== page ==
• Crack down on the use of intellectual property transfers as tax-avoidance tools by taxing excess income earned from transferring intellectual property to offshore subsidiaries;

  • Give the Treasury Department important new weapons to fight against foreign governments and financial institutions that aid tax avoidance, including the ability to prohibit U.S. banks from doing business with foreign banks in jurisdictions that impede U.S. tax enforcement;

  • Require SEC-registered corporations to disclose employment, revenues, and tax payments on a country-by-country basis;

  • Eliminate the tax incentive for companies to move jobs and operations offshore by limiting their ability to claim immediate tax deductions for expenses related to those offshore operations while deferring the U.S. tax on the income those operations generate;

  • Repeal what are known as the "check-the-box" and "CFC look-through" rules, which allow multinationals to avoid U.S. taxes they would otherwise owe by making offshore subsidiaries disappear for tax purposes, turning taxable passive income into tax-deferred active income;

  • Prevent multinationals from using short-term loans from their offshore subsidiaries to essentially repatriate income while avoiding taxes that should apply to repatriated money.

Small Businesses Support Closing Loopholes

The use of tax havens allows multinational corporations and wealthy individuals to keep income abroad, minimizing the federal and state taxes owed. Small and medium-sized businesses frequently do not have these options, however, which means that smaller firms are often paying higher taxes than the multinationals, creating an immensely unfair playing field. According to a report by US PIRG, the 100 largest publicly traded companies account for approximately $1.2 trillion in offshore profits, or more than 63 percent of all U.S. business profits held offshore.1 82 percent of the 100 largest publicly traded companies operate in tax havens or low-tax jurisdictions.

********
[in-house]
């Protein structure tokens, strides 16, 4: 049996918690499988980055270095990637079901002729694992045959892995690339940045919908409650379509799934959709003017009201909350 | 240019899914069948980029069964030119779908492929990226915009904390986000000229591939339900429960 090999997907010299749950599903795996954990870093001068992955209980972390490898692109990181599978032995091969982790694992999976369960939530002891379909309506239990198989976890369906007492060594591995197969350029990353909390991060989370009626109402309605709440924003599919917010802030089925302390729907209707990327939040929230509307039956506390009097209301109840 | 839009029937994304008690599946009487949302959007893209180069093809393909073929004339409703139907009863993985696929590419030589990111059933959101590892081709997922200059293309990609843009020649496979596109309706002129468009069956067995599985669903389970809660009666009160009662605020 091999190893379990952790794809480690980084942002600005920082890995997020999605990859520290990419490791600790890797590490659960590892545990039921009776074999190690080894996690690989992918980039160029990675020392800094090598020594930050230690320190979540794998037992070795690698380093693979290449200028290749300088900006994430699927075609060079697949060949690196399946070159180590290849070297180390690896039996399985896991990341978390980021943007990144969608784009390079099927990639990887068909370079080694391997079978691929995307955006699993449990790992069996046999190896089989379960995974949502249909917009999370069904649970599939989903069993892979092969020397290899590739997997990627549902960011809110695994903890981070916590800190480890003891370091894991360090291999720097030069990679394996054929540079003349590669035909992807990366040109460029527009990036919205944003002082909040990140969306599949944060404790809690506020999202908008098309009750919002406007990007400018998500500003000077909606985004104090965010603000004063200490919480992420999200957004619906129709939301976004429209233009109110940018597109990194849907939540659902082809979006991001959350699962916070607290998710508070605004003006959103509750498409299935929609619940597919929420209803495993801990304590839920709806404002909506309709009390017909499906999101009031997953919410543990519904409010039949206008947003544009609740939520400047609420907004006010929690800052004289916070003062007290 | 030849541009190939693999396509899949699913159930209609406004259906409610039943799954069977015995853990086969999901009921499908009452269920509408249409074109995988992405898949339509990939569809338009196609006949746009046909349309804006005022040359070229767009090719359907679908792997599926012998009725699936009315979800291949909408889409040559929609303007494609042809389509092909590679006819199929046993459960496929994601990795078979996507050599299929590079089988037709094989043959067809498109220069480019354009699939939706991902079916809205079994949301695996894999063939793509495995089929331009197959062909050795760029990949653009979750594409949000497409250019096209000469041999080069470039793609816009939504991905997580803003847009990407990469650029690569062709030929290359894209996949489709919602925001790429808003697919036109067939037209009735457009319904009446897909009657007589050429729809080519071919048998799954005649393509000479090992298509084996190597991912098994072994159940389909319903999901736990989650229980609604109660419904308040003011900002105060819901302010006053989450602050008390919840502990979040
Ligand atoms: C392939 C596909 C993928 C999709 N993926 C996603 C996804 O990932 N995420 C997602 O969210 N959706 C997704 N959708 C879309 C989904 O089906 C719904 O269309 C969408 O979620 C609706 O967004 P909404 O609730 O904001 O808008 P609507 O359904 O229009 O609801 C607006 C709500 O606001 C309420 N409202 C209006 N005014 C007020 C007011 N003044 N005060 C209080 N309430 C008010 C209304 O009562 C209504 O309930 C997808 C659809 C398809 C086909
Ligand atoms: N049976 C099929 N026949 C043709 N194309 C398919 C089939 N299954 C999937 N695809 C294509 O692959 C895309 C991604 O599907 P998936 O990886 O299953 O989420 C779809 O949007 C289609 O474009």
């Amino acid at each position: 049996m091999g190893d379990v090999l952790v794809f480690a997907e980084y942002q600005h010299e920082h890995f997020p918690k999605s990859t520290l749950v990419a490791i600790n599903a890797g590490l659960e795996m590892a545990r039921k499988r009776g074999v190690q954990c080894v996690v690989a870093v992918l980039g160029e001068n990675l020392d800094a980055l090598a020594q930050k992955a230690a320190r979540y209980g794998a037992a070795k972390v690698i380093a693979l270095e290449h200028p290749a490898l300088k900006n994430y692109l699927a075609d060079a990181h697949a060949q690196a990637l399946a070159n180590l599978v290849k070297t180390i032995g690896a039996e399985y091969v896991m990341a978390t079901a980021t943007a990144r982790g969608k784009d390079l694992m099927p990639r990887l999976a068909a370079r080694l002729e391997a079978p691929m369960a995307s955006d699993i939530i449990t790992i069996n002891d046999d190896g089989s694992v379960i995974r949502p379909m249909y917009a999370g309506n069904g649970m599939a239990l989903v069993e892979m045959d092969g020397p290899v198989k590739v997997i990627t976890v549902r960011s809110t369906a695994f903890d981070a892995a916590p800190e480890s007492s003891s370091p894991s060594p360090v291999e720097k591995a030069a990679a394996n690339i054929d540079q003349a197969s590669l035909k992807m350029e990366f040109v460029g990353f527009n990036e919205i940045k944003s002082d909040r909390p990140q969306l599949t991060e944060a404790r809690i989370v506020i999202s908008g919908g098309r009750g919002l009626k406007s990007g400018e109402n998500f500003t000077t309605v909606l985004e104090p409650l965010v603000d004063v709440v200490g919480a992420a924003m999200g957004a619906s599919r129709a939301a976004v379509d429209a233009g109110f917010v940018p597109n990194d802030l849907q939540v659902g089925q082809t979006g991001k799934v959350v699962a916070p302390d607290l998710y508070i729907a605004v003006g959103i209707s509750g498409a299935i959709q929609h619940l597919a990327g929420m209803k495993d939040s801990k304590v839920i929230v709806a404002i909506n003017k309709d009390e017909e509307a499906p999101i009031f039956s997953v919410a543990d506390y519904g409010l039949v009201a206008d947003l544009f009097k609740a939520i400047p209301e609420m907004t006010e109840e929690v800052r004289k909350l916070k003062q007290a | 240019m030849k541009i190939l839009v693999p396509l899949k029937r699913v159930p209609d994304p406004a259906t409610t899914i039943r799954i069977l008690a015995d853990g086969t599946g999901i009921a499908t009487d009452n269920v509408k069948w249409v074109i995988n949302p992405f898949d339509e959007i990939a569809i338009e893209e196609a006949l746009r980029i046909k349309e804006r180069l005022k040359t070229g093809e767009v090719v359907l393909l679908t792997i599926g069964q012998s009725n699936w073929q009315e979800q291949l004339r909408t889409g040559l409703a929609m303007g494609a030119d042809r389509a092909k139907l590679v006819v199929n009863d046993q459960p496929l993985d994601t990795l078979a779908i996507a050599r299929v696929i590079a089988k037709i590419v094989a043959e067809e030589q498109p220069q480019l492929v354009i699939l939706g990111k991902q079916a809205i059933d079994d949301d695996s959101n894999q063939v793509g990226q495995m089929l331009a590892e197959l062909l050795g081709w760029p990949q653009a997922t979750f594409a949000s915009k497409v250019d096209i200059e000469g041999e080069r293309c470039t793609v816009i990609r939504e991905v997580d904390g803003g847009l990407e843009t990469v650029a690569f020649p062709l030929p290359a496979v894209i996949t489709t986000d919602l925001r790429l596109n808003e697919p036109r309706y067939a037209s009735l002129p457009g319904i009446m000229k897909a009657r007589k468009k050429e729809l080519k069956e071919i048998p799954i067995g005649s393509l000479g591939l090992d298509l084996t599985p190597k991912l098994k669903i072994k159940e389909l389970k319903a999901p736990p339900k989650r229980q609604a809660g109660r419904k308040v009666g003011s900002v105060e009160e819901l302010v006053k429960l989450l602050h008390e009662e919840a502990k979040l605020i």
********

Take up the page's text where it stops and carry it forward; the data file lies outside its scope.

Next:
Since American small businesses often make their profits in the U.S., they support closing corporate loopholes that allow tax avoidance.

When polled, more than three-quarters of American small business owners support closing tax loopholes by requiring a more detailed profit-reporting system, according to a survey by the Main Street Alliance and the American Sustainable Business Council. About 64 percent of small business owners wanted to end deferral, the loophole that allows corporations to indefinitely avoid paying U.S. taxes by keeping profits abroad.

American small business owners think corporations should be required to pay their fair share of taxes before spending on education, infrastructure, or the military is reduced.

Whitehouse praised language in the Levin bill that eliminates unfair advantages in the tax code for multinational businesses, saying, "This bill would force corporations that are dodging their responsibilities to pay their fair share of taxes, and create an even playing field for American companies that already play by the rules."

The Public Wants Higher Corporate Taxes

Increasing tax revenue by reducing tax haven abuse has wide public support. Four out of five small employers support revenue-positive tax reform that closes tax loopholes that favor large corporations.

Closing corporate loopholes has historically enjoyed Republican, as well as Democratic, support. Sen. John McCain (R-AZ) joined Whitehouse and Levin earlier this year in introducing an amendment to the budget resolution in support of closing corporate loopholes. Other bills, including the Bipartisan Tax Fairness and Simplification Acts of 2010 and 2011, have enjoyed bipartisan support for the closure of tax loopholes and the elimination of tax breaks for special interests, as well.

The introduction of the Stop Tax Haven Abuse Act presents an opportunity for a bipartisan collaboration in raising revenue to pay for public investments the country needs.

1 63 percent represents the 100 largest publicly traded companies divided by the number 3,000, which represents the Russell 3000 companies, who collectively held $1.9 trillion offshore in May 2013.